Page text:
Maybe you’re an avid camper, hiker, mountain biker, or a rough-rider equestrian, or perhaps you’ve only recently heard the thrilling call of outdoor adventure. Regardless of which “camp” you fall into it’s always a good idea to keep an eye out for the wildlife that inhabits the areas where you and friends/family will be adventuring. One particularly impressive specimen of this wildlife could be bears!
Here’s a few bear safety tips that will keep you and yours safe and having fun:
Bear Safety Tip #1: Research The Area
Always research any hiking, biking, or horse riding area before you enjoy it. You’ll always learn a lot and may even receive pointers and fun tips from those who’ve taken the path beforehand. For example, research what species of bears live in the area (if there are any at all) and learn more about respecting that particular species’ day-to-day habits. Also, research the season in which bears will be most active and/or aggressive and plan your adventure accordingly. Some campgrounds or hiking areas will even provide bear safety tips specific to that geographical area. This information is immensely valuable and should be followed carefully especially when you are hiking with children or pets.
Bear Safety Tip #2: Make Noise
Making noise in the wilderness might seem like it defeats the entire point of peace, quiet, and serenity in the outdoors but it’s not like you have to shoot a bazooka, light up fireworks, or sing your favorite Katy Perry songs at the top of your lungs just to ensure that bears won’t come around! Just make sure that you aren’t sneaking around like a silent assassin. Talk in a normal to slightly-louder-than-normal voice and step loudly from time to time. After all, if you make a bit of noise 99.9% of bears will stay as far away from you as possible. Bear bells are available for purchase and will certainly keep the bears at bay.
If you happen to spot a bear, by all means do not approach it, try to feed it, or worse, surprise it. Though the bear might seem adorable, cute, or even somewhat friendly, a bear’s natural first instinct when caught by surprise is to defend itself…..even if it’s against you and your friends/family! So be careful and always proceed with caution in bear territory!
Bear Safety Tip #4: Stay Away From Carcasses Or Other Obvious Food Sources
When you’re out having a good time and making a bit of noise (see tip #1) it’s very unlikely that bears will bother you. However, it’s difficult for a hungry bear to resist a fresh animal carcass or other obvious food sources such as large bushes heavily-weighted with yummy berries. In fact, hungry bears are a lot like hungry humans. They get grumpy if they don’t have a full belly so respect the bears’ need for food and keep walking. You can always enjoy your own camping and/or hiking snacks and leave the berries for the bear.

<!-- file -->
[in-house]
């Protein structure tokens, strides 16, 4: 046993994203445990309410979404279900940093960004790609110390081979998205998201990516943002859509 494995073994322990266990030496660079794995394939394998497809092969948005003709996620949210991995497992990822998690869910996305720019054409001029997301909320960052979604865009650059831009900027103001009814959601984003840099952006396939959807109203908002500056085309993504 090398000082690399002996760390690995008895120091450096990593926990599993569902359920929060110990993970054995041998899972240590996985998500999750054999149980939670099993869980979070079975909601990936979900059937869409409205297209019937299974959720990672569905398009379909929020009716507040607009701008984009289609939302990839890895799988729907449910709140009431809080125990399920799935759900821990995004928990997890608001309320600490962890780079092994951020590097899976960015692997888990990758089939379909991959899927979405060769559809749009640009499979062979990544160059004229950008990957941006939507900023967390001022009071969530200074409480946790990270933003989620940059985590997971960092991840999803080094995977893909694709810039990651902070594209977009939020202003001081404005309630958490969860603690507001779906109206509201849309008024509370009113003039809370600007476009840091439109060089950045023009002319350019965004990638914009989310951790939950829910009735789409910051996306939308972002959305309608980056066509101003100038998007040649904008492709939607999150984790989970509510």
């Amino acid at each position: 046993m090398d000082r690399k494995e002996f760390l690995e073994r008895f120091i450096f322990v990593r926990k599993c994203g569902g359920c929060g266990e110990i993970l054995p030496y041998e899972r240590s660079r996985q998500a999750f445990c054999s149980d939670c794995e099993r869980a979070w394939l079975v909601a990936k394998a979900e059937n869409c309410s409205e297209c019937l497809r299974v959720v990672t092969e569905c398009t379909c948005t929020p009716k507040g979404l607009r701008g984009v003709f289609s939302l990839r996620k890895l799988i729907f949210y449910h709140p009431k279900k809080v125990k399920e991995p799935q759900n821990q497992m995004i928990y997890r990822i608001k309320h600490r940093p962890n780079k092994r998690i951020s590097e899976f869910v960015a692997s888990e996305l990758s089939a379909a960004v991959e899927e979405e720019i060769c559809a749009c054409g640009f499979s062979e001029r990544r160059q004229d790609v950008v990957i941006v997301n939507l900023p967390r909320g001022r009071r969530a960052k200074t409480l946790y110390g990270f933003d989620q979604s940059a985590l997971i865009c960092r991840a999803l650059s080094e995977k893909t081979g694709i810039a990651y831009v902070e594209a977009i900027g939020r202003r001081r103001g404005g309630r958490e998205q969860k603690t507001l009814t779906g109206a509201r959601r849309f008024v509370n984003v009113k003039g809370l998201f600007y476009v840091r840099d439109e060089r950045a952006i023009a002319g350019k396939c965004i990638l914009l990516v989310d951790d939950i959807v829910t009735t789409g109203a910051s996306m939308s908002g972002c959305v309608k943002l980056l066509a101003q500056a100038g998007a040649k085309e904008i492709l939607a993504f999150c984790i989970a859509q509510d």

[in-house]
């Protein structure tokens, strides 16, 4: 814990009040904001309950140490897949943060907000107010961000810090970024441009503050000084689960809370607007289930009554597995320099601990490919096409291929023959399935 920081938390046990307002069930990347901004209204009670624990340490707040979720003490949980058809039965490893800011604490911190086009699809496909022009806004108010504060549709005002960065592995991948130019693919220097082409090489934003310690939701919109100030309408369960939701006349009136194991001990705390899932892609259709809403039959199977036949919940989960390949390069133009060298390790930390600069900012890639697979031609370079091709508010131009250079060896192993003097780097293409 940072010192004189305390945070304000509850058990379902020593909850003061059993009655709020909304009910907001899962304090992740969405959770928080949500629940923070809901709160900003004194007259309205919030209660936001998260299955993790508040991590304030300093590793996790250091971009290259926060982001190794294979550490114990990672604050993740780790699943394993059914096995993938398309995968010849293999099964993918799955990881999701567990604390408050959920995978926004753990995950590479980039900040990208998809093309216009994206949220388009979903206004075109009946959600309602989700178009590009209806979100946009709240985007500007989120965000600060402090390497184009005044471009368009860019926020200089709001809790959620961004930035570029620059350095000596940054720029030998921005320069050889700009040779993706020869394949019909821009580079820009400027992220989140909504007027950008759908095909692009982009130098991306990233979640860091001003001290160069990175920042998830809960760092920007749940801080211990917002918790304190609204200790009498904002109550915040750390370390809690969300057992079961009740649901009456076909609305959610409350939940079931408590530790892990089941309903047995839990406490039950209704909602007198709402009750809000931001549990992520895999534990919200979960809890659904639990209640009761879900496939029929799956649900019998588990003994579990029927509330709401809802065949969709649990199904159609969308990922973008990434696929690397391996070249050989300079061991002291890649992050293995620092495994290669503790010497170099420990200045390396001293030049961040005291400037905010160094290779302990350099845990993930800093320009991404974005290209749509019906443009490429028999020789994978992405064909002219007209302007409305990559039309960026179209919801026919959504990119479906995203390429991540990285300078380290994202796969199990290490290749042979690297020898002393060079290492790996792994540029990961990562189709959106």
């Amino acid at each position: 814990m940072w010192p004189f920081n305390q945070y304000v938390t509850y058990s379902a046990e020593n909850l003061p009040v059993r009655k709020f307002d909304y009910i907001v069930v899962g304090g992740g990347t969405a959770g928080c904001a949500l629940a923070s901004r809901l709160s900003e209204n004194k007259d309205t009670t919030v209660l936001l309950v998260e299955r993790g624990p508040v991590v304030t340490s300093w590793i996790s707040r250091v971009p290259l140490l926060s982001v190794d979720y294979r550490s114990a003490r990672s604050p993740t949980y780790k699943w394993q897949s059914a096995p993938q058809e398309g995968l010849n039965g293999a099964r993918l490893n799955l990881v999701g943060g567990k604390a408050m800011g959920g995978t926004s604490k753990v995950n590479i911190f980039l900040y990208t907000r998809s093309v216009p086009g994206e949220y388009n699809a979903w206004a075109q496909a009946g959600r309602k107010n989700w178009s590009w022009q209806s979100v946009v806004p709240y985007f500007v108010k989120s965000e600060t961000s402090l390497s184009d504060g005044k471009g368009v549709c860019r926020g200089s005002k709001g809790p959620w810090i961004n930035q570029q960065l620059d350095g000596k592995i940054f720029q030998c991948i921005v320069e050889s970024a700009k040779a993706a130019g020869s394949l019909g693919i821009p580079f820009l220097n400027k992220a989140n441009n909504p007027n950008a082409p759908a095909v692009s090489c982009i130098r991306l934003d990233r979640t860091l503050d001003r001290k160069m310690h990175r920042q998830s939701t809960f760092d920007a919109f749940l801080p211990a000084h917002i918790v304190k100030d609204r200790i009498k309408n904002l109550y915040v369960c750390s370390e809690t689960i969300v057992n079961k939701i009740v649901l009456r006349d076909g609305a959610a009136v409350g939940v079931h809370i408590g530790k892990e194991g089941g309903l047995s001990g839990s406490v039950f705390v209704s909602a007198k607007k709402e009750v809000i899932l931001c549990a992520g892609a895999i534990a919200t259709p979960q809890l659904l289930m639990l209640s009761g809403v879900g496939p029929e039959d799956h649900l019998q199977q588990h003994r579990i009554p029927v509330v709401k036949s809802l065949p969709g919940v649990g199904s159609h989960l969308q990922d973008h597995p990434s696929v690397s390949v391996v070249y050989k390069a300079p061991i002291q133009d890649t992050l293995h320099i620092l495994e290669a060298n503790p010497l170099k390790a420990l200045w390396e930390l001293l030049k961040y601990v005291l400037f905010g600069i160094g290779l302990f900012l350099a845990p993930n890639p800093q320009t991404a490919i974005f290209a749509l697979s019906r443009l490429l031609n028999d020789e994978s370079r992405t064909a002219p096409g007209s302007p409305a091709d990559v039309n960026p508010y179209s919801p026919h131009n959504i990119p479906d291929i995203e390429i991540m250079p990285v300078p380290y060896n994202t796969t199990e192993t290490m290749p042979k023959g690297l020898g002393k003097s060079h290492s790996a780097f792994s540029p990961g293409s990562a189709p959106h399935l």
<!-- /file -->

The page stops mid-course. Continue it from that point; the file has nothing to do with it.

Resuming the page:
Fear Safety Tip #5: Steer Clear of Mama Bears With Their Young
Almost everyone has heard about the devotion of mother bears to their young. Mother bears are known for wildly attacking anything that seems to present even a small threat to their young. In fact, it’s an interesting fact (at least for black bears) that young cubs are normally born in January or February while their mothers are still in hibernation, and then fed on stored milk until mother and cubs emerge during the spring season. It is during this season that hikers, bikers and the like will want to avoid trails in bear territory or at least closely follow all of the other tips in this article if there are no trails available in “bearless” country.
Bear Safety Tip #6: Stay On The Trail
Bears, like many mountainous mammals, have a keen instinct and awareness of what is going on in their surroundings. As long as hikers don’t litter old food scraps along the trail it’s likely that bears will hunt and gather their food in areas as far from the trail as possible.
Humans however aren’t always as observant and perceptive as bears but can train themselves with practice to recognize “bear indicators.” For example, to train your sense of “bear awareness” you may wish to research where bears normally live, what bear tracks look like, and what bear feces look like, so you can be aware if a bear is near. However, regardless of how “bear savvy” you are it’s best to stay on the “human trail” and leave the bears to their own adventures.
Bear Safety Tip #7: Don’t Tempt A Bear’s Nose!
Bears have incredible noses and even more incredible senses of smell. It’s easy to tempt bears with food and even scented body products (or any scent that isn’t found in their natural environment) to come wandering into your campground or your hiking group. And again, bears aren’t shy about eating so keep your campground and hiking gear as scentless as possible. Bear canisters are available for purchase and can keep seductive smells locked up so bears won’t be tempted. If you’re not interested in purchasing a bear canister then use a large plastic bag to store your food and hang it between two trees. The bag should hang at least 12 feet above ground.
Another tip along the lines of keeping your campground “smell proof” is to wash your dishes at least 100 yards downwind from your campground area and the campground areas of other “human types.” If any of the leftover food does end up attracting bears your trek downwind will be sure to keep them away from you and your friends and/or family.
Bear Safety Tip #8: Avoid Dawn, Avoid Dusk
Bears like to “do their bear thing” at dawn and at dusk. During the rest of the day they are not nearly as active so do your best to hike with some trekking poles, bike, and ride horses when bears settle down for a nice nap.
Enough Room for Everyone
One of the beautiful things about enjoying nature is knowing that other people (and animals) can also enjoy it nearby. All species of bear thank you in advance for your respect.